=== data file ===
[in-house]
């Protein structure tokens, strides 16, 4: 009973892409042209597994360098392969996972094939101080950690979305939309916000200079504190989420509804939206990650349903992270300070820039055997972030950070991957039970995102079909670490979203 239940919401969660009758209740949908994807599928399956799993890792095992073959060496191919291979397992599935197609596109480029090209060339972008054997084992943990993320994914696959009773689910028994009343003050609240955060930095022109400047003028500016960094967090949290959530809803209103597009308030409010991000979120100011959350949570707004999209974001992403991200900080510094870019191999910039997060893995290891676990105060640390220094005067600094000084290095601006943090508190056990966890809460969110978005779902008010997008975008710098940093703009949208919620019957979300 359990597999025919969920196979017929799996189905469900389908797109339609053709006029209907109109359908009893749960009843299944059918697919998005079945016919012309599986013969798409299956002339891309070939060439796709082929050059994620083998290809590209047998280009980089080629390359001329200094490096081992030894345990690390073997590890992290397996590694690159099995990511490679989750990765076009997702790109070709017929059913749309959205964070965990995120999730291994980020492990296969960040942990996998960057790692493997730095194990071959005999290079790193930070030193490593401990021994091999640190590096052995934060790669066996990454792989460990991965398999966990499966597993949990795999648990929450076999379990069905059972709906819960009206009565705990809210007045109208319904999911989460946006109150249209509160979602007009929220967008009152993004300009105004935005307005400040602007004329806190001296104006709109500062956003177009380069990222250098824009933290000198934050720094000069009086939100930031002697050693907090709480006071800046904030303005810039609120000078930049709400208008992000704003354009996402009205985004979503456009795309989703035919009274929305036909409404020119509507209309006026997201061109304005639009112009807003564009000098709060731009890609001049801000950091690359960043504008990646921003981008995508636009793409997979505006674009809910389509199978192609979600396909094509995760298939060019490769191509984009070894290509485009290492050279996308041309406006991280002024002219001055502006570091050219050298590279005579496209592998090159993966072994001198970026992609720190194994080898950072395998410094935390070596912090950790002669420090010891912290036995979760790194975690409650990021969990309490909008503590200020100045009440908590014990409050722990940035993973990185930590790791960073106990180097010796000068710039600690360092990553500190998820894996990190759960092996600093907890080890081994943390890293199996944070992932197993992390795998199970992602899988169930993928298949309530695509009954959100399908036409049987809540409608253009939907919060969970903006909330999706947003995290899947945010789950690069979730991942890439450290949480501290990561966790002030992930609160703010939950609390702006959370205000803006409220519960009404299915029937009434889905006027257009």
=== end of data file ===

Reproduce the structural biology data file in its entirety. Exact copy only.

[in-house]
């Protein structure tokens, strides 16, 4: 009973892409042209597994360098392969996972094939101080950690979305939309916000200079504190989420509804939206990650349903992270300070820039055997972030950070991957039970995102079909670490979203 239940919401969660009758209740949908994807599928399956799993890792095992073959060496191919291979397992599935197609596109480029090209060339972008054997084992943990993320994914696959009773689910028994009343003050609240955060930095022109400047003028500016960094967090949290959530809803209103597009308030409010991000979120100011959350949570707004999209974001992403991200900080510094870019191999910039997060893995290891676990105060640390220094005067600094000084290095601006943090508190056990966890809460969110978005779902008010997008975008710098940093703009949208919620019957979300 359990597999025919969920196979017929799996189905469900389908797109339609053709006029209907109109359908009893749960009843299944059918697919998005079945016919012309599986013969798409299956002339891309070939060439796709082929050059994620083998290809590209047998280009980089080629390359001329200094490096081992030894345990690390073997590890992290397996590694690159099995990511490679989750990765076009997702790109070709017929059913749309959205964070965990995120999730291994980020492990296969960040942990996998960057790692493997730095194990071959005999290079790193930070030193490593401990021994091999640190590096052995934060790669066996990454792989460990991965398999966990499966597993949990795999648990929450076999379990069905059972709906819960009206009565705990809210007045109208319904999911989460946006109150249209509160979602007009929220967008009152993004300009105004935005307005400040602007004329806190001296104006709109500062956003177009380069990222250098824009933290000198934050720094000069009086939100930031002697050693907090709480006071800046904030303005810039609120000078930049709400208008992000704003354009996402009205985004979503456009795309989703035919009274929305036909409404020119509507209309006026997201061109304005639009112009807003564009000098709060731009890609001049801000950091690359960043504008990646921003981008995508636009793409997979505006674009809910389509199978192609979600396909094509995760298939060019490769191509984009070894290509485009290492050279996308041309406006991280002024002219001055502006570091050219050298590279005579496209592998090159993966072994001198970026992609720190194994080898950072395998410094935390070596912090950790002669420090010891912290036995979760790194975690409650990021969990309490909008503590200020100045009440908590014990409050722990940035993973990185930590790791960073106990180097010796000068710039600690360092990553500190998820894996990190759960092996600093907890080890081994943390890293199996944070992932197993992390795998199970992602899988169930993928298949309530695509009954959100399908036409049987809540409608253009939907919060969970903006909330999706947003995290899947945010789950690069979730991942890439450290949480501290990561966790002030992930609160703010939950609390702006959370205000803006409220519960009404299915029937009434889905006027257009």